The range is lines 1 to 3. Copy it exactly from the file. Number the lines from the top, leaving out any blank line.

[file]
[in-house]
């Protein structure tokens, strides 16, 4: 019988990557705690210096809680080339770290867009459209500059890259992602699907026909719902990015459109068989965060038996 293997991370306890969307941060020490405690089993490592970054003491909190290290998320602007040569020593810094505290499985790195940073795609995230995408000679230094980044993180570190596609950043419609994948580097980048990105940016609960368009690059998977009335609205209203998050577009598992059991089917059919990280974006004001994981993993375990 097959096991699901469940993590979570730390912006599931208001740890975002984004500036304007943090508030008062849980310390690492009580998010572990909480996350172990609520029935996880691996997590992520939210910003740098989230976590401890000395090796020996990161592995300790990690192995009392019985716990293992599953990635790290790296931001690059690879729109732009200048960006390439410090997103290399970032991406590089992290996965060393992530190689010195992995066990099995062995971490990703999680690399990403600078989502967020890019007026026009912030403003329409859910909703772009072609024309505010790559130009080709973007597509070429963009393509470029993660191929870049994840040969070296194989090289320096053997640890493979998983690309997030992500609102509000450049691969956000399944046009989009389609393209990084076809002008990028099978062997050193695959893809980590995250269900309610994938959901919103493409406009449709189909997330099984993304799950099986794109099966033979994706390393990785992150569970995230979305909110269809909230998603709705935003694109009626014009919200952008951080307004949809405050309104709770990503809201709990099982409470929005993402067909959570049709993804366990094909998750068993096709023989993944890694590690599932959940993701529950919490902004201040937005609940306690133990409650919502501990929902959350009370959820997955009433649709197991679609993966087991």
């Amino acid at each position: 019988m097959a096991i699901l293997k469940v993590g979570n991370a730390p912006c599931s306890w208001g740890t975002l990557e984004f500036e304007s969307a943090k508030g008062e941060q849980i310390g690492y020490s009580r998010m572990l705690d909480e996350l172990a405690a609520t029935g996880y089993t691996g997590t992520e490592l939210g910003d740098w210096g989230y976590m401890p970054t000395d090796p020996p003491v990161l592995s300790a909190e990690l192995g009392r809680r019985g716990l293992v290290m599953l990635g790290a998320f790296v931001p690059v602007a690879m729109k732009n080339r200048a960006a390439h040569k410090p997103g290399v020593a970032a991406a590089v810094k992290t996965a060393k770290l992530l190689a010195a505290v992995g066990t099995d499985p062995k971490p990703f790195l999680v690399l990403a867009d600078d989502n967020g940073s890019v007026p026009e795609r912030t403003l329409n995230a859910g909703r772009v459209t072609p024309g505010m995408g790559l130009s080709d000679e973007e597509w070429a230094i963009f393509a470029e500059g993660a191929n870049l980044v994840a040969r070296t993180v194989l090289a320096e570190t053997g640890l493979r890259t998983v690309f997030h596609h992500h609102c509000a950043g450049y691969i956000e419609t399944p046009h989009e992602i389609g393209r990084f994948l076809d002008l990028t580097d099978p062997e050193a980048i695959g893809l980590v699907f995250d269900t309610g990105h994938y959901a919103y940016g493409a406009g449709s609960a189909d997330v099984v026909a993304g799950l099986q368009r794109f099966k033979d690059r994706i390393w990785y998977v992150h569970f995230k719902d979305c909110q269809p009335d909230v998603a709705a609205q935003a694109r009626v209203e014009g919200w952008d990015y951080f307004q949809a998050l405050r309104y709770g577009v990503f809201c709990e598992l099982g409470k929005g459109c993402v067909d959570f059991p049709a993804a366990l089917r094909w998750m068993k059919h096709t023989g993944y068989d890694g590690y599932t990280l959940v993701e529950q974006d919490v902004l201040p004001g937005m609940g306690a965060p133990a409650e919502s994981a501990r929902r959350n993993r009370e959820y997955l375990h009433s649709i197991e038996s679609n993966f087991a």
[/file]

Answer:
[in-house]
């Protein structure tokens, strides 16, 4: 019988990557705690210096809680080339770290867009459209500059890259992602699907026909719902990015459109068989965060038996 293997991370306890969307941060020490405690089993490592970054003491909190290290998320602007040569020593810094505290499985790195940073795609995230995408000679230094980044993180570190596609950043419609994948580097980048990105940016609960368009690059998977009335609205209203998050577009598992059991089917059919990280974006004001994981993993375990 097959096991699901469940993590979570730390912006599931208001740890975002984004500036304007943090508030008062849980310390690492009580998010572990909480996350172990609520029935996880691996997590992520939210910003740098989230976590401890000395090796020996990161592995300790990690192995009392019985716990293992599953990635790290790296931001690059690879729109732009200048960006390439410090997103290399970032991406590089992290996965060393992530190689010195992995066990099995062995971490990703999680690399990403600078989502967020890019007026026009912030403003329409859910909703772009072609024309505010790559130009080709973007597509070429963009393509470029993660191929870049994840040969070296194989090289320096053997640890493979998983690309997030992500609102509000450049691969956000399944046009989009389609393209990084076809002008990028099978062997050193695959893809980590995250269900309610994938959901919103493409406009449709189909997330099984993304799950099986794109099966033979994706390393990785992150569970995230979305909110269809909230998603709705935003694109009626014009919200952008951080307004949809405050309104709770990503809201709990099982409470929005993402067909959570049709993804366990094909998750068993096709023989993944890694590690599932959940993701529950919490902004201040937005609940306690133990409650919502501990929902959350009370959820997955009433649709197991679609993966087991």
């Amino acid at each position: 019988m097959a096991i699901l293997k469940v993590g979570n991370a730390p912006c599931s306890w208001g740890t975002l990557e984004f500036e304007s969307a943090k508030g008062e941060q849980i310390g690492y020490s009580r998010m572990l705690d909480e996350l172990a405690a609520t029935g996880y089993t691996g997590t992520e490592l939210g910003d740098w210096g989230y976590m401890p970054t000395d090796p020996p003491v990161l592995s300790a909190e990690l192995g009392r809680r019985g716990l293992v290290m599953l990635g790290a998320f790296v931001p690059v602007a690879m729109k732009n080339r200048a960006a390439h040569k410090p997103g290399v020593a970032a991406a590089v810094k992290t996965a060393k770290l992530l190689a010195a505290v992995g066990t099995d499985p062995k971490p990703f790195l999680v690399l990403a867009d600078d989502n967020g940073s890019v007026p026009e795609r912030t403003l329409n995230a859910g909703r772009v459209t072609p024309g505010m995408g790559l130009s080709d000679e973007e597509w070429a230094i963009f393509a470029e500059g993660a191929n870049l980044v994840a040969r070296t993180v194989l090289a320096e570190t053997g640890l493979r890259t998983v690309f997030h596609h992500h609102c509000a950043g450049y691969i956000e419609t399944p046009h989009e992602i389609g393209r990084f994948l076809d002008l990028t580097d099978p062997e050193a980048i695959g893809l980590v699907f995250d269900t309610g990105h994938y959901a919103y940016g493409a406009g449709s609960a189909d997330v099984v026909a993304g799950l099986q368009r794109f099966k033979d690059r994706i390393w990785y998977v992150h569970f995230k719902d979305c909110q269809p009335d909230v998603a709705a609205q935003a694109r009626v209203e014009g919200w952008d990015y951080f307004q949809a998050l405050r309104y709770g577009v990503f809201c709990e598992l099982g409470k929005g459109c993402v067909d959570f059991p049709a993804a366990l089917r094909w998750m068993k059919h096709t023989g993944y068989d890694g590690y599932t990280l959940v993701e529950q974006d919490v902004l201040p004001g937005m609940g306690a965060p133990a409650e919502s994981a501990r929902r959350n993993r009370e959820y997955l375990h009433s649709i197991e038996s679609n993966f087991a």